Sixty percent of Australians have been the target of online harassment and abuse, with women and young adults most likely to report being sexually harassed online. One in 10 adults said someone had shared a nude or semi-nude image of them without their consent.
The results reveal victims of online harassment and abuse are both male and female, with women twice as likely to be targeted by male offenders and men also twice as likely to be the perpetrators of digital abuse.
More than name calling or offensive remarks, digital abuse included sexual harassment, threats and cyber stalking.
The data were from surveys of 3,000 Australian adults aged 18-54 on their use of technology and their experiences with harassment and abuse. The pair also interviewed 30 experts in law enforcement, legal services and sexual and domestic support services. Dr. Anastasia Powell, from RMIT's Centre for Applied Social Research, led the Australian-first study on the experiences of adults and digital harassment and said the findings revealed new laws were needed to deal with online abuse.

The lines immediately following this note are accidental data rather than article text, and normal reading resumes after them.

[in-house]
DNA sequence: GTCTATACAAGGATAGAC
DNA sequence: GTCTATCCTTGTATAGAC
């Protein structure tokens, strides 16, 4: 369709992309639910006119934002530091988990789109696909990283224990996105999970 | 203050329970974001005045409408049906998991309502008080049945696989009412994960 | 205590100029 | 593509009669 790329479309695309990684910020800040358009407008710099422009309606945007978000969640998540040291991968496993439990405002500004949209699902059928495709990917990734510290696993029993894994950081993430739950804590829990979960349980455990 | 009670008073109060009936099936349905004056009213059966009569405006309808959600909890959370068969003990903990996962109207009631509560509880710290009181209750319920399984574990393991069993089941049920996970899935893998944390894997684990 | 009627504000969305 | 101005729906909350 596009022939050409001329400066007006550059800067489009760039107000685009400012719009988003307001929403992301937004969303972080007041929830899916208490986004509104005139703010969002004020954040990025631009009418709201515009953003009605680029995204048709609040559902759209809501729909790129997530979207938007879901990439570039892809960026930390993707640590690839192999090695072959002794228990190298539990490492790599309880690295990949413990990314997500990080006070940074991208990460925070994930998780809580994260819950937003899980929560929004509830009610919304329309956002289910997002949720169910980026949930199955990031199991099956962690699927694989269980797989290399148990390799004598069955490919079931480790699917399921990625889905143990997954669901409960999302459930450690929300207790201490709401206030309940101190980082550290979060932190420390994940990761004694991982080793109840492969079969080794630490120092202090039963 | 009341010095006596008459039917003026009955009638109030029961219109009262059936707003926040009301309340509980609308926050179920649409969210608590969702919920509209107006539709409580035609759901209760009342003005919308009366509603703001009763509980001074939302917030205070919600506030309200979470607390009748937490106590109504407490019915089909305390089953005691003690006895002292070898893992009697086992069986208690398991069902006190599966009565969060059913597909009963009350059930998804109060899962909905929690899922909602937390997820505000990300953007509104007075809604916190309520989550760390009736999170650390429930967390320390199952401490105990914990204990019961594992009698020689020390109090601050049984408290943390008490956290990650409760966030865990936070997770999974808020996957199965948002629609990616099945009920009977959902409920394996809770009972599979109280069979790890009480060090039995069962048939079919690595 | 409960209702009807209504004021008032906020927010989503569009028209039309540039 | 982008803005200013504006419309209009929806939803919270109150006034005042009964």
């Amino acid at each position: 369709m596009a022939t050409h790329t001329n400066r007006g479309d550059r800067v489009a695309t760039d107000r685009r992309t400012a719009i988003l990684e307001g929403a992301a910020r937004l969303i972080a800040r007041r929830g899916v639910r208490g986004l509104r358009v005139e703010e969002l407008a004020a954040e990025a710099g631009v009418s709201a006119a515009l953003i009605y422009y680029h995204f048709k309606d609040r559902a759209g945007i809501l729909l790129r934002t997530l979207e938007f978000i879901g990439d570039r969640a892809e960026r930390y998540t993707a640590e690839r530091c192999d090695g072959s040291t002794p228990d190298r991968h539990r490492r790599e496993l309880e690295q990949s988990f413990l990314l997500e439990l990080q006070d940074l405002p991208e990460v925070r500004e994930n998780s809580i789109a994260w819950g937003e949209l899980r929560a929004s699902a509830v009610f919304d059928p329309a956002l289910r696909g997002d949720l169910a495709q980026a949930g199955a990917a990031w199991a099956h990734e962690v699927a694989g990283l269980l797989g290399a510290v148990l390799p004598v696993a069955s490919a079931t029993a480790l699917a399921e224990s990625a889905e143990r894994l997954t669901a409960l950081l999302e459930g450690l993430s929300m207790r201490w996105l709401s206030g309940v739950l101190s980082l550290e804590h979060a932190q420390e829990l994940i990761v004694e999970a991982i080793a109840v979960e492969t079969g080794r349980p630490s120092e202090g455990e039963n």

"That one in 10 Australian men and women have had a revealing image distributed without their permission is highly significant," Powell said. "It is clear that image-based sexual exploitation and abuse of adults, sometimes referred to as 'revenge pornography', is an important issue. We need uniform laws to deal with people who share images without consent.
"These interviews revealed how perpetrators of domestic violence use the threat and distribution of nude or sexual images as a means to abuse, exploit, and control their victims. Gaps need to be addressed to protect the victims of targeted abuse, harassment and revenge pornography and we also need to better utilize existing laws so that victims of online harassment, cyberstalking and intimate partner violence are supported to seek justice."
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